New Social Nets Target Sports Fans

Spectator sports and social media are a natural pairing, and over the last year quite a few new social networks for sports fans have launched, built around the idea of giving fans more access to their favorite players. Following is a quick round up of some of the new platforms.

First up is BreatheSport, a new mobile platform in the U.K. founded by Barry Houlihan, the founder of Mobile Interactive Group. Currently in beta with a public rollout scheduled for later this year, BreatheSport has several different sections, including a more broadcast style area called the “lockerroom,” where players and pundits can post their responses to breaking news and live events, and a more social area, the “fan zone,” where fans and players can engage. Fans can gain more access to their favorite stars by earning rewards on BreatheSport. So far the platform has attracted $1.5 million in investments.

Another newish sports-focused social network, Fancred, recently announced that it has raised another $3 million, bringing its total funding so far to $4.5 million. Currently available as an iOS app with an Android app on the way, Fancred allows fans to share memorable moments from sporting events via pictures, gifs, and text. Fans can also follow their team’s feeds, check into venues, plan social TV watching, and post articles for their own followers to read. Along the way they build up their Fancred rating based on their activity on the platform, with various incentives to earn a higher rating and get more engaged.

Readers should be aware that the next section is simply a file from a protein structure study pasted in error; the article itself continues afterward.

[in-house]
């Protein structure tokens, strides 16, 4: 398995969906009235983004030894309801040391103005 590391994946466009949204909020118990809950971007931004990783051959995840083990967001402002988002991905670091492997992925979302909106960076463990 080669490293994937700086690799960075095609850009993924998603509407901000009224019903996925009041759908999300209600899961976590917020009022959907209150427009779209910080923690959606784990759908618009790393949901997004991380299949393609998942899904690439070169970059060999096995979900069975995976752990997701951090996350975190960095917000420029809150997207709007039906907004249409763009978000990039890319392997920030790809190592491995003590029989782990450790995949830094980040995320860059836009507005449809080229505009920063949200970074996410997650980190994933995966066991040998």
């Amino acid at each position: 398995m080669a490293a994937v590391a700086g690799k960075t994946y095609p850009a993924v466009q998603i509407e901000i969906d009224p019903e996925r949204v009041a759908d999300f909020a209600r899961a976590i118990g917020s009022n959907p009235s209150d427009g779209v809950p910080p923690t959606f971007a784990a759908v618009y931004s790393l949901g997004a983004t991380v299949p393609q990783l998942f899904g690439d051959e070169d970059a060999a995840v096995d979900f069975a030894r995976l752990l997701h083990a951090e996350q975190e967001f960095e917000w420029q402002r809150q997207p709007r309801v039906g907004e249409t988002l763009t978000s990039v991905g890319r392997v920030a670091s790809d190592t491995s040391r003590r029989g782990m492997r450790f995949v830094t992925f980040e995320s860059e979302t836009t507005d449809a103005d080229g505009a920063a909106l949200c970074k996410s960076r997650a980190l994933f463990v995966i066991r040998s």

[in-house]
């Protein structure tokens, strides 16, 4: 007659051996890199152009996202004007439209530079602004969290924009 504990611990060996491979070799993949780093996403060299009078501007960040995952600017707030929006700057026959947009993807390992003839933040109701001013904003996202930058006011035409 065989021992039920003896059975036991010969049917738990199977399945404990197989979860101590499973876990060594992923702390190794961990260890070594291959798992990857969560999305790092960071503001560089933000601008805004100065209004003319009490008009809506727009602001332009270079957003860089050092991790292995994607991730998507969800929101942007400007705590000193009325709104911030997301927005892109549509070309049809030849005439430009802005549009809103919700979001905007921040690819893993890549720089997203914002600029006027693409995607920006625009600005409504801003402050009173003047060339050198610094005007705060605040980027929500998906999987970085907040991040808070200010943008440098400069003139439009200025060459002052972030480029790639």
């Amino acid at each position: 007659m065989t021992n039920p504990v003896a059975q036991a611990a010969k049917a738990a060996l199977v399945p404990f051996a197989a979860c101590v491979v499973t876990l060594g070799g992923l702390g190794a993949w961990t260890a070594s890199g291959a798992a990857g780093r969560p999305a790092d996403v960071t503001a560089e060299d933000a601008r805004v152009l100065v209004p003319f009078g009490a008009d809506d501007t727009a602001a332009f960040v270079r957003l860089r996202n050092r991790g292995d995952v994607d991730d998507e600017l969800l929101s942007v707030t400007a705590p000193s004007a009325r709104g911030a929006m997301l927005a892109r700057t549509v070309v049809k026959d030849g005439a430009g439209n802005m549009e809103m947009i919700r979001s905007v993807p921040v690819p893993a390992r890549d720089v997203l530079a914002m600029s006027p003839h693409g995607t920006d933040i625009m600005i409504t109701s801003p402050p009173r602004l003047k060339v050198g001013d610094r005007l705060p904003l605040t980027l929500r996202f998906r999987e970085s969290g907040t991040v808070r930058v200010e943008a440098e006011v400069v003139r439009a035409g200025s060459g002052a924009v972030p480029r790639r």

Then there’s Sportlobster, another online social platform and app with several different components. There’s a “Fanzones” section with news functions, which aims to keep fans up to date with scores and blogs from teams, players, and pundits. Users can also write blogs and compete for top spots on the Sportlobster leaderboard by making predictions about matches, sometimes with the chance to win prizes as well.

Back in April I wrote about Locker, a Pinterest-style social network where professional and amateur athletes can share the exact details of their gear so other users can outfit themselves in similar fashion. Ultimately Locker aims to facilitate e-commerce by including links to products posted on the network, and will monetize the network by collecting commissions on these sales.

Of course there is also plenty of sports fandom going down on established social networks like Facebook and Twitter. Earlier this week I wrote about a partnership between USA Today and Degree deodorant and antiperspirant, which are joining forces to create a new College Football Fan Index, combining social media activity and online voting to determine which football teams have the most committed followings.

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